- England -

"...O that sound or sign, vision, or legend,
Or the eagle glance of science,
Could call back thy history lost,
Green Pyramid of the plains, from far-ebbed Time!"

Emmeline Fisher, 1849

The largest man-made mound in Europe, mysterious Silbury Hill compares in height and volume to the roughly contemporary Egyptian Pyramids. It is located near Avebury in the English county of Wiltshire. It is a part of the Neolithic complex, located around Avebury, which includes the Avebury Ring and West Kennet Long Barrow, which we had already described in our previous Chapters.  The original purpose and significance of this ancient monument, built around 4 750 years ago - still remains unknown...

The 37 metre high mound has been subjected to several excavations. In 1776 a shaft was opened at its summit, and in 1849 an attempt to dig the horizontal tunnel to the centre of the structure has begun. These and subsequent investigations showed that the hill is constructed of layered chalk rubble, taken from a surrounding ditch, and began as a 40 metre diameter mound which later increased to 160 metres.

"Abury, a temple of the British druids", William Stukeley, 1745

Composed mainly of chalk and clay excavated from the surrounding area, the mound stands 40 metres (131 ft) high and covers about 5 acres (2 ha). The base of the hill is circular and makes 167 metres (548 ft) in diameter. The summit is flat-topped circle of 30 metres (98 ft) in diameter. The slope angle of the sides makes 27 degrees. A smaller mound was constructed first, and in a later phase much enlarged. The initial structures at the base of the hill were perfectly circular.

Below is the scheme with the measurements of Silbury Hill, taken from the James Fergusson's book "The megalithic monuments of all countries, their age and location", 1878.

Les monuments mégalithiques de tous pays, leur âge et leur destination. James Fergusson, 1878

The site was first illustrated by the XVII-th century antiquarian John Aubrey, whose notes, in the form of his "Monumenta Britannica", were published by Dorset Publishing Co. between 1680 and 1682. Later, William Stukeley wrote that a skeleton and bridle had been discovered during tree planting on the summit in 1723. It is probable that this was a later, secondary burial.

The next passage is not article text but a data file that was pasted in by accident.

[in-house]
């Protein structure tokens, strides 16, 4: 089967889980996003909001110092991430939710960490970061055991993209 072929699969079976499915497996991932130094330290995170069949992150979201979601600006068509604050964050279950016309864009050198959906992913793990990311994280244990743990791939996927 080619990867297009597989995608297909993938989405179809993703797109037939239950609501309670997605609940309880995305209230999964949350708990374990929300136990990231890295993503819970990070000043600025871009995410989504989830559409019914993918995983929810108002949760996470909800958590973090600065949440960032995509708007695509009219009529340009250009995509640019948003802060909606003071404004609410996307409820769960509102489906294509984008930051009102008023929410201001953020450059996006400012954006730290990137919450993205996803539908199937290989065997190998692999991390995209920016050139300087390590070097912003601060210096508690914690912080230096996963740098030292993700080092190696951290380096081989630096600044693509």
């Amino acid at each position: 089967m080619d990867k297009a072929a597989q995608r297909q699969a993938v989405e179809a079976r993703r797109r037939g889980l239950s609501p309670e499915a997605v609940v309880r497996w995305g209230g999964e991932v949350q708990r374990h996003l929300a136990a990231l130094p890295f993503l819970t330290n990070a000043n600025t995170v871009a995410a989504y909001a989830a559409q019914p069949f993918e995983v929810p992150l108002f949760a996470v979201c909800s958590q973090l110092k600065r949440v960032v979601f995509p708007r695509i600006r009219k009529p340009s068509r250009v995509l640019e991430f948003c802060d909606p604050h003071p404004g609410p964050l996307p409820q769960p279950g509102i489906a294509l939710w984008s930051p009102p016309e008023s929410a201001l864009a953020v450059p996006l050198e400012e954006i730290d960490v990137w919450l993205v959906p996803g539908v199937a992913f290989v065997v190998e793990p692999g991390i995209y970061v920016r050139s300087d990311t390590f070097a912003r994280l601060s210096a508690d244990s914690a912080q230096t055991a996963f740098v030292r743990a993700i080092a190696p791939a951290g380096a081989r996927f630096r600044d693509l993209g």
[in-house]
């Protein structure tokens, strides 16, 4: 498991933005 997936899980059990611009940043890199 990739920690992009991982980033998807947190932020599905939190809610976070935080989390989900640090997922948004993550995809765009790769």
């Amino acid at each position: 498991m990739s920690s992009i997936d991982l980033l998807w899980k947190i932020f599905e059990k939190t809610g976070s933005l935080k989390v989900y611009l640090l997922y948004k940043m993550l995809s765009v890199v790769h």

"Abury, a temple of the British druids", William Stukeley, 1745

"Abury, a temple of the British druids", William Stukeley, 1745

"Abury, a temple of the British druids", William Stukeley, 1745

The excavation came in October 1776 when the Duke of Northumberland asked Colonel Drax to tunnel into the mound. He brought in tin miners from Cornwall and sank a vertical shaft in the hope of finding the burial chamber and various mythical treasures. But all they found - was a thin slip of oak.

In 1849 a tunnel was dug horizontally from the edge into the centre. Other excavations were undertaken in 1867 and 1886.

Recent Excavations at Silbury Hill. By ALFRED C. PASS.
(Read December15th 1886.)

Flinders Petrie investigated the hill after the First World War. In 1968 to 1970 professor Richard J. C. Atkinson undertook work at Silbury. Atkinson dug numerous trenches at the site and reopened the 1849 tunnel, where he found material suggesting a Neolithic date of the monument. He suggested a version, that the hill was constructed in steps, each tier being filled in with packed chalk and then smoothed off or weathered into a slope. According to Atkinson research the date of Silbury Hill construction was close to 2750 BC.

After heavy rains in May 2002, a collapse of the shaft, which was excavated in 1776, caused a hole in the top of the hill.

English Heritage undertook a seismic survey of the hill to identify the damage caused by earlier excavations and determine the hill's stability. Repairs were undertaken but the site remained closed to the public. As part of this remedial work English Heritage excavated two further small trenches and made the important discovery of an antler fragment, the first from a secure archaeological context at the site. This produced a reliable radiocarbon date of c. 2490-2340 BC, dating the second mound convincingly to the Late Neolithic (whilst not contradicting the 2750 BC date for the initial construction).